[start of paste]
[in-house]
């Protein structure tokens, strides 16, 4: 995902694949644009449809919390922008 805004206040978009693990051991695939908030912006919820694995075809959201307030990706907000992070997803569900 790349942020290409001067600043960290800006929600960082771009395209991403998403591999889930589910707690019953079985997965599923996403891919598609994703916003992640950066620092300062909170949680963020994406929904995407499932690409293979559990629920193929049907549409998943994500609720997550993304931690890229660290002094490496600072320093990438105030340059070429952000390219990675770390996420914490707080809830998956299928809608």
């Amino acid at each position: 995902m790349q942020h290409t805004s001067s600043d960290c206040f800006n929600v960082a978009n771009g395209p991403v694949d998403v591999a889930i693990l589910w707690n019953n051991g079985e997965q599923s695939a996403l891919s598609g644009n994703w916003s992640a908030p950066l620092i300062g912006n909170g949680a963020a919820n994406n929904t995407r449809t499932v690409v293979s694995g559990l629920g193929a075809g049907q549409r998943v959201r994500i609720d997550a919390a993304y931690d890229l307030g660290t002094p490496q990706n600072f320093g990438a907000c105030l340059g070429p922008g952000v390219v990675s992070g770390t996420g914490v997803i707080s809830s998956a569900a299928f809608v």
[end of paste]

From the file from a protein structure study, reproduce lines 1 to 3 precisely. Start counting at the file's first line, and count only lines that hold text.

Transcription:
[in-house]
């Protein structure tokens, strides 16, 4: 995902694949644009449809919390922008 805004206040978009693990051991695939908030912006919820694995075809959201307030990706907000992070997803569900 790349942020290409001067600043960290800006929600960082771009395209991403998403591999889930589910707690019953079985997965599923996403891919598609994703916003992640950066620092300062909170949680963020994406929904995407499932690409293979559990629920193929049907549409998943994500609720997550993304931690890229660290002094490496600072320093990438105030340059070429952000390219990675770390996420914490707080809830998956299928809608």
């Amino acid at each position: 995902m790349q942020h290409t805004s001067s600043d960290c206040f800006n929600v960082a978009n771009g395209p991403v694949d998403v591999a889930i693990l589910w707690n019953n051991g079985e997965q599923s695939a996403l891919s598609g644009n994703w916003s992640a908030p950066l620092i300062g912006n909170g949680a963020a919820n994406n929904t995407r449809t499932v690409v293979s694995g559990l629920g193929a075809g049907q549409r998943v959201r994500i609720d997550a919390a993304y931690d890229l307030g660290t002094p490496q990706n600072f320093g990438a907000c105030l340059g070429p922008g952000v390219v990675s992070g770390t996420g914490v997803i707080s809830s998956a569900a299928f809608v």